Eduardo J. Corso

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Eduardo J. Corso
Born Jesús Eduardo Corso Crispino
(1920-09-01)1 September 1920
San Ramón, Canelones Department, Uruguay
Died 5 December 2012(2012-12-05) (aged 92)
Nationality Uruguayan
Occupation agricultural journalist, lawyer, writer

Jesús Eduardo Corso Crispino,[1] popularly known as Eduardo J. Corso (1 September 1920 – 5 December 2012) was a Uruguayan lawyer, agricultural journalist and writer. Articles he wrote were published in magazines and newspapers such as El País and Marcha, and he was a conservative. According to El País, Corso was known for his "brutal" use of language, which earned him some friends and enemies.[2]

Biography[edit]

Corso was born on 1 September 1920 in San Ramón, Canelones Department, Uruguay. He was a supporter of the Civic Union, a small Uruguayan political party.[3] He was the successor of Salvador García Pintos for the "Field Journal" radio station in 1949, and later worked for Radio Rural, Sarandí, Oriental, and El Espectador.[2]

Corso was a mainstay of the agricultural radio sector for over 50 years.[3] Corso was also a journalist: his articles were published in El País, La Mañana, El Diario, Últimas Noticias and Marcha.[2] Corso was a devout Catholic[4] and his Christian faith bore the stamp of clear conservatism. In 2009, Corso had spent a total of sixty years as a radio journalist and he left the radio station he spent the past thirty years with.[3]

According to El País, Corso often used "brutal" language, which earned him friends and enemies.[2] During his career, despite his conservative stance, he never hesitated to express his opinions, which caused some criticism.[2] When democracy returned in 1985, Corso protested against the amnesty granted by Julio María Sanguinetti (which had the backing of most political parties) to the Tupamaros.[1]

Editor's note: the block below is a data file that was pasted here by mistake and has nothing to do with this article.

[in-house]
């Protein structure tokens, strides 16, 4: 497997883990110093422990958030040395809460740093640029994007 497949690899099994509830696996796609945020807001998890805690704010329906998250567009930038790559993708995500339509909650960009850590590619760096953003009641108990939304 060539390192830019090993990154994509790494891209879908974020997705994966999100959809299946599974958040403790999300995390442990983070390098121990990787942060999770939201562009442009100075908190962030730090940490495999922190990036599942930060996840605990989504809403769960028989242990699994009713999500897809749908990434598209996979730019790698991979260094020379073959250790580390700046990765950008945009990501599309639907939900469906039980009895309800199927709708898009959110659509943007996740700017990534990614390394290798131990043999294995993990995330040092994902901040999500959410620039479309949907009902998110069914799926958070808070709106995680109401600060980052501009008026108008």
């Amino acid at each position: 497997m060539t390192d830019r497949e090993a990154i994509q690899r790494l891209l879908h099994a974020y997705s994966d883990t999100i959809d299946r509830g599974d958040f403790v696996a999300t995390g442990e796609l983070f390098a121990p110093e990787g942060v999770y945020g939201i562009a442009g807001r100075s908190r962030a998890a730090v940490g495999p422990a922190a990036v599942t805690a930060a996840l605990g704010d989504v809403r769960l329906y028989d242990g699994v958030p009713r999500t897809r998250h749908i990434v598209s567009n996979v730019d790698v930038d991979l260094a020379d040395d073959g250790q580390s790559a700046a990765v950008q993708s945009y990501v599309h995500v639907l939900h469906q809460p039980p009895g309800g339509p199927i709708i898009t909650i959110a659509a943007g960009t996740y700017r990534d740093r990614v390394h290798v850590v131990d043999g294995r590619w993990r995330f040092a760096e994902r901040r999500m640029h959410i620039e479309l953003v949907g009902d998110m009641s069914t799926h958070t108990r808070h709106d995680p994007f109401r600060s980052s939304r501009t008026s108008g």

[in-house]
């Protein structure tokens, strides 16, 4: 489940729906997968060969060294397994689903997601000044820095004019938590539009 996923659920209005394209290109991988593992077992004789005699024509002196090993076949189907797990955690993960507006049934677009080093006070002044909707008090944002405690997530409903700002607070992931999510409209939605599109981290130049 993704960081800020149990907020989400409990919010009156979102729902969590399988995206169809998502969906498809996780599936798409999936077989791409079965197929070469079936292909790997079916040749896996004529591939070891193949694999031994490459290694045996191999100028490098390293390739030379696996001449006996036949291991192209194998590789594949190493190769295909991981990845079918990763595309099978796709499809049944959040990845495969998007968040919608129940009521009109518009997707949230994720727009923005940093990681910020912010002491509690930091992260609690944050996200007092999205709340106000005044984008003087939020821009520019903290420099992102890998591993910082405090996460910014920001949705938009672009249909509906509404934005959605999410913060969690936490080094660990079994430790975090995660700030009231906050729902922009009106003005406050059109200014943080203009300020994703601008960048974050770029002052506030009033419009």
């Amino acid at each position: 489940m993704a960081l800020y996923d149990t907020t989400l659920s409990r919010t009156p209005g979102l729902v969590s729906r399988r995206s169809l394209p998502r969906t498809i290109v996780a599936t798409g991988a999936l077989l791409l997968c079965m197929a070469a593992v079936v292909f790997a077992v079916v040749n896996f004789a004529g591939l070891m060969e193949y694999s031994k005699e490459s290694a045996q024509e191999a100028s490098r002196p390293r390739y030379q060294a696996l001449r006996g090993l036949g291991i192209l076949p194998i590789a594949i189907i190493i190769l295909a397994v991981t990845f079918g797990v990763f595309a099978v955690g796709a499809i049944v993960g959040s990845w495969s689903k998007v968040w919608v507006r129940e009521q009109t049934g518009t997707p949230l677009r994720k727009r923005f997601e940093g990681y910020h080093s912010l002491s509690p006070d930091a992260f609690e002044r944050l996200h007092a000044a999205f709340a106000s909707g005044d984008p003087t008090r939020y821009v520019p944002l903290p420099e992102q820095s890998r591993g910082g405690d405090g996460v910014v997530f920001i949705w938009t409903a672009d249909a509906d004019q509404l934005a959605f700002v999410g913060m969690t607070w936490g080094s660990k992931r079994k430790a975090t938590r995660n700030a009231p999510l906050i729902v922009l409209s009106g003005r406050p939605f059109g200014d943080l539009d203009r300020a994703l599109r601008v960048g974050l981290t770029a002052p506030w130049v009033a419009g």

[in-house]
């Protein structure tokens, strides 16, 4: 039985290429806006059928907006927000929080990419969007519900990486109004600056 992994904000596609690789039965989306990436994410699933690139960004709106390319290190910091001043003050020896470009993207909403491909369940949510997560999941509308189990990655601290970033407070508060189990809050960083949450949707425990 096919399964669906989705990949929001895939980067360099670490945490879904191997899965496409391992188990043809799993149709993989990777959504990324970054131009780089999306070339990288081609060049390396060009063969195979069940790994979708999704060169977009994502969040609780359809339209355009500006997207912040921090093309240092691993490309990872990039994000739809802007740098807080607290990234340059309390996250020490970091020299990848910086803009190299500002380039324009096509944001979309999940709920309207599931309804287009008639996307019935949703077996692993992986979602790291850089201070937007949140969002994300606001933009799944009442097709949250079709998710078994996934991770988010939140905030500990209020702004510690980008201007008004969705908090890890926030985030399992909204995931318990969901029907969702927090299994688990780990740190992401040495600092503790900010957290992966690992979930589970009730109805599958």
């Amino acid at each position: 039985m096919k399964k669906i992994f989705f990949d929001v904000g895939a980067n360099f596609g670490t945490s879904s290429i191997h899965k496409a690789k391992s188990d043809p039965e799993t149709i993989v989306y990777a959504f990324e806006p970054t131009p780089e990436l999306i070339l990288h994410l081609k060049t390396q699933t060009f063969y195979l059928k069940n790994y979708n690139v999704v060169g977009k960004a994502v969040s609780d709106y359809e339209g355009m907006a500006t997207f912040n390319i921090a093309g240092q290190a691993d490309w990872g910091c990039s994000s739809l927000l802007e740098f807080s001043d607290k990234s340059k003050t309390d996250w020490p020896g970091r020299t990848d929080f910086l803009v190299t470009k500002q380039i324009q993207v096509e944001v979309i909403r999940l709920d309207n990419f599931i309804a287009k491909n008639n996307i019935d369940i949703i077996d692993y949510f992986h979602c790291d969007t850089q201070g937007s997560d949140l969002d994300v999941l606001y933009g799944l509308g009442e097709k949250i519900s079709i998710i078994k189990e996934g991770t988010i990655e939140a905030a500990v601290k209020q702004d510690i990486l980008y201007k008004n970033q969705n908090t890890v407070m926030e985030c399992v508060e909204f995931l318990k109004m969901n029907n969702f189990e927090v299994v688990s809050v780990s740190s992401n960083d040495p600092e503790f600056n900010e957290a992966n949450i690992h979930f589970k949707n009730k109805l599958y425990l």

He died on 5 December 2012. He is buried at San Ramón Cemetery.[2]

Family[edit]

His brother Antonio Corso (1916—1985) was a bishop[2][5] of Punta del Este.[6]

Married to María Barreto, he had three children: Eduardo, María Cecilia and Ana Rosa.

References[edit]

  1. ^ a b Eduardo J. Corso (2004). Entre la espada y la nada. Ediciones de la Plaza. ISBN 978-9974-48-075-9. 
  2. ^ a b c d e f g "Murió el periodista agropecuario Eduardo J. Corso - Diario EL PAIS - Montevideo - Uruguay". Elpais.com.uy. Retrieved 2012-12-09. 
  3. ^ a b c "Murió Eduardo J. Corso". Elobservador.com.uy. Retrieved 2012-12-09. 
  4. ^ "MuriцЁ Eduardo J. Corso, un referente de la patria agropecuaria — Subrayado HD — Portal". Subrayado.com.uy. Retrieved 2012-12-09. 
  5. ^ "Obituarios — Avisos Fъnebres — Diario EL PAIS — Montevideo — Uruguay". Elpais.com.uy. Retrieved 2012-12-09. 
  6. ^ http://www.catholic-hierarchy.org/bishop/bcorsoa.html
This article incorporates information from this version of the equivalent article on the Spanish Wikipedia.